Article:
Using the Color Code

The economic calendar is coming with a color code, that is valid from any source you’re using to display the news. This code comes in three colors, with the following explanation:
Yellow represents news that is not that important from a volatility point of view and this news is most likely not going to have a big impact on the way a currency is moving.
Orange shows second tier news, and this news might change quotations, depending on the actual released when compared with the forecasted value.
The Red news is the ones that matter. Markets will move aggressively on such releases as trading algorithms will buy or sell a currency pair in a blink of an eye when these important events are hitting the wires.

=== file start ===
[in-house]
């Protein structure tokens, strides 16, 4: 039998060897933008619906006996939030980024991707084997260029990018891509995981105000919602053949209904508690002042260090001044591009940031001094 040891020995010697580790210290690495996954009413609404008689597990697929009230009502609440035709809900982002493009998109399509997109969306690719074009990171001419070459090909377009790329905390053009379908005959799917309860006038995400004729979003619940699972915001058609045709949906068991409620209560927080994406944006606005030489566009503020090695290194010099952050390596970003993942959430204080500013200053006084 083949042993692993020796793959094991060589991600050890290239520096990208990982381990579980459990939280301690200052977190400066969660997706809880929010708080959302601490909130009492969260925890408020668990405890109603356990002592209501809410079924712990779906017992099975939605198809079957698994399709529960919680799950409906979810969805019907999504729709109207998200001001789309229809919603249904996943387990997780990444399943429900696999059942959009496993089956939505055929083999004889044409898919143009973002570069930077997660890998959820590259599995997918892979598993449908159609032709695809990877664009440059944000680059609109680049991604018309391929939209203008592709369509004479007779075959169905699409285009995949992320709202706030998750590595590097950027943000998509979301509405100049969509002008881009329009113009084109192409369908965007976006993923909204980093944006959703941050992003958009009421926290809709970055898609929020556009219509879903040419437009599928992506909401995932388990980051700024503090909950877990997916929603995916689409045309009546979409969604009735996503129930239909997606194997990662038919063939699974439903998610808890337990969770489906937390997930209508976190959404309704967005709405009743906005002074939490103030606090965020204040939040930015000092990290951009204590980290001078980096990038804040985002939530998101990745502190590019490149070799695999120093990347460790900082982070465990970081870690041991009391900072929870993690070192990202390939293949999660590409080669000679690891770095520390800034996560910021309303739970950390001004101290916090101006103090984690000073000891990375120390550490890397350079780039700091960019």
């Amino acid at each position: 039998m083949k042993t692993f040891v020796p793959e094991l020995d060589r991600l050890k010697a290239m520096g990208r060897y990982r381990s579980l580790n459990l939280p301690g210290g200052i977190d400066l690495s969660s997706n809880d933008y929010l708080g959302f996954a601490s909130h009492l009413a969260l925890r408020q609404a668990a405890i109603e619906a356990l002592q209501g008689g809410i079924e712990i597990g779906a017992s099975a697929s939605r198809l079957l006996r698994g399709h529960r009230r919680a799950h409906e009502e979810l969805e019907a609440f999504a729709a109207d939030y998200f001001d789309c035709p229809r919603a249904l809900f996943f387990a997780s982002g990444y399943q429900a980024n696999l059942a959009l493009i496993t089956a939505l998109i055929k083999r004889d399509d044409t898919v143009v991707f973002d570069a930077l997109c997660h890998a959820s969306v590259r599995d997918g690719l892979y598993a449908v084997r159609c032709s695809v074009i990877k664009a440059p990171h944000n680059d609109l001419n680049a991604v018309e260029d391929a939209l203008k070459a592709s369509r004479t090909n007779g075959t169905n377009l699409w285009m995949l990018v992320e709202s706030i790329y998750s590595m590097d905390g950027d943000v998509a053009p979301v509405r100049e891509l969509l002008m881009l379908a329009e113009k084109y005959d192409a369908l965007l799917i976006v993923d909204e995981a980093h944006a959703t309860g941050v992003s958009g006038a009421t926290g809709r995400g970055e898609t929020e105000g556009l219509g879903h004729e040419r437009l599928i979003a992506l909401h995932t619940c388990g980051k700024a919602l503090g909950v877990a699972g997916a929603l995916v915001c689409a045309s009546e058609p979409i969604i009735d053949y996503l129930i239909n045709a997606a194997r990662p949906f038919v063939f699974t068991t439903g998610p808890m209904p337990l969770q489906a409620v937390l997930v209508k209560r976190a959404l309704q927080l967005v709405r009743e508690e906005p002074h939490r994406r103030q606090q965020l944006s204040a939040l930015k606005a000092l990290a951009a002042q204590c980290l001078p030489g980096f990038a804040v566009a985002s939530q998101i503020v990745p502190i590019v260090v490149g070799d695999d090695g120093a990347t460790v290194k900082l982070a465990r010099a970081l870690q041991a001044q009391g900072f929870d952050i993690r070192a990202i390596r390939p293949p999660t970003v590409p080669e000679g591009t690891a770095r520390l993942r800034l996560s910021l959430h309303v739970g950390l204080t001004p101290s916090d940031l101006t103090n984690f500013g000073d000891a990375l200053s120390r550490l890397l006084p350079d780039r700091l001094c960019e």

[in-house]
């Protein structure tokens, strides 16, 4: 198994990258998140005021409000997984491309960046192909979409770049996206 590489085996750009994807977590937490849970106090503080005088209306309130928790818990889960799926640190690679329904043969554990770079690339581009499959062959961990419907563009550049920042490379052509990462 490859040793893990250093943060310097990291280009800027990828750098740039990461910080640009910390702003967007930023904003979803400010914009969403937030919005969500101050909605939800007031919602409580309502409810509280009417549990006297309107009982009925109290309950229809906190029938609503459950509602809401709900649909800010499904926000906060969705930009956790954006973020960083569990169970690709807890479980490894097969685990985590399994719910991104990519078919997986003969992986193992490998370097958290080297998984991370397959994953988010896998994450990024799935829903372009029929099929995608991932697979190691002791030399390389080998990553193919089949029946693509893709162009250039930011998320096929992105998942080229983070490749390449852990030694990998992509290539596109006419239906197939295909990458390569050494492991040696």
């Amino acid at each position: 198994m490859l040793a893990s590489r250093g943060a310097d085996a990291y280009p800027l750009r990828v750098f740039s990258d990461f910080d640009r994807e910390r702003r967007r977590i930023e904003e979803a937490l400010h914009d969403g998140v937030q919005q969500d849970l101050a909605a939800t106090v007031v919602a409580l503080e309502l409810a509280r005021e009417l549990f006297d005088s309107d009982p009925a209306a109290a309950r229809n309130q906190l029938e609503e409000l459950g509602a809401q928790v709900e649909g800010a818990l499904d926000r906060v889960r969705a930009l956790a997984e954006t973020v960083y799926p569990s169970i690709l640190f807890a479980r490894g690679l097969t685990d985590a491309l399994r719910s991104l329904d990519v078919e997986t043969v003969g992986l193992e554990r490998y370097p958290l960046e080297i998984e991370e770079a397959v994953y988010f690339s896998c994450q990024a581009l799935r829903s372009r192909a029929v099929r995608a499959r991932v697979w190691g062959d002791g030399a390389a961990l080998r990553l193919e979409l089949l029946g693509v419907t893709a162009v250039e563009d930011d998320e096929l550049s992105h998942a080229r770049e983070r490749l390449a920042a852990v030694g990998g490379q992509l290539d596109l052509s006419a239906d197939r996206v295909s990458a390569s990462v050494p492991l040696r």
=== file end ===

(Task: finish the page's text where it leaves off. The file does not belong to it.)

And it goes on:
The next column shows the name of the actual news that is released. Also on this column, it is indicated the period that the news takes into consideration, like if it is a monthly news (m/m), a quarterly (q/q), etc. if it is the case. The Detail column is extremely important. By clicking the box that appears in that column, a new window will open with a description of the news. This description will briefly state what the news is about, how a currency should react based on it, and other relevant data. Following that column, there are three ones that highlight the following set of data: actual, forecast and previous. Like the name suggests, this is referring to the actual value of the data that is released. The previous one is the data that was released last time, so if the news is released monthly, that column will show the last month’s data. The forecasted value is based on an estimate that is deducted from a poll. Economists are being interviewed and asked to state the forecast for that data based on various factors, and the average is being posted on that column. The actual data is referring to the value the is going to be released. It goes without saying that market will react strongly when the actual data is differing from the forecasted one. The bigger the difference between the two, the more powerful the move the market will make Back to the Detail column, by clicking that small box, traders have access to historical data as well. This set of data can be compiled in a chart or used in multiple other ways to form an idea about past trends. This way, the data can tell much about the way the economy is moving and it is a valuable information for the Forex trader. Using the same example as before, let’s put all the information stated here in one statement. That means that Tuesday, the 22nd of November, at 08:30 am ET, the monthly Core Retail Sales in Canada will be released. Prior data was 0.0% and it is forecasted to come at 0.6%. If the actual will beat expectations, the CAD will catch a bid against other currencies, while if the actual will miss, then the CAD’s reaction should be a dovish one. This is how the economic calendar should be interpreted, and the same approach is valid for every news release.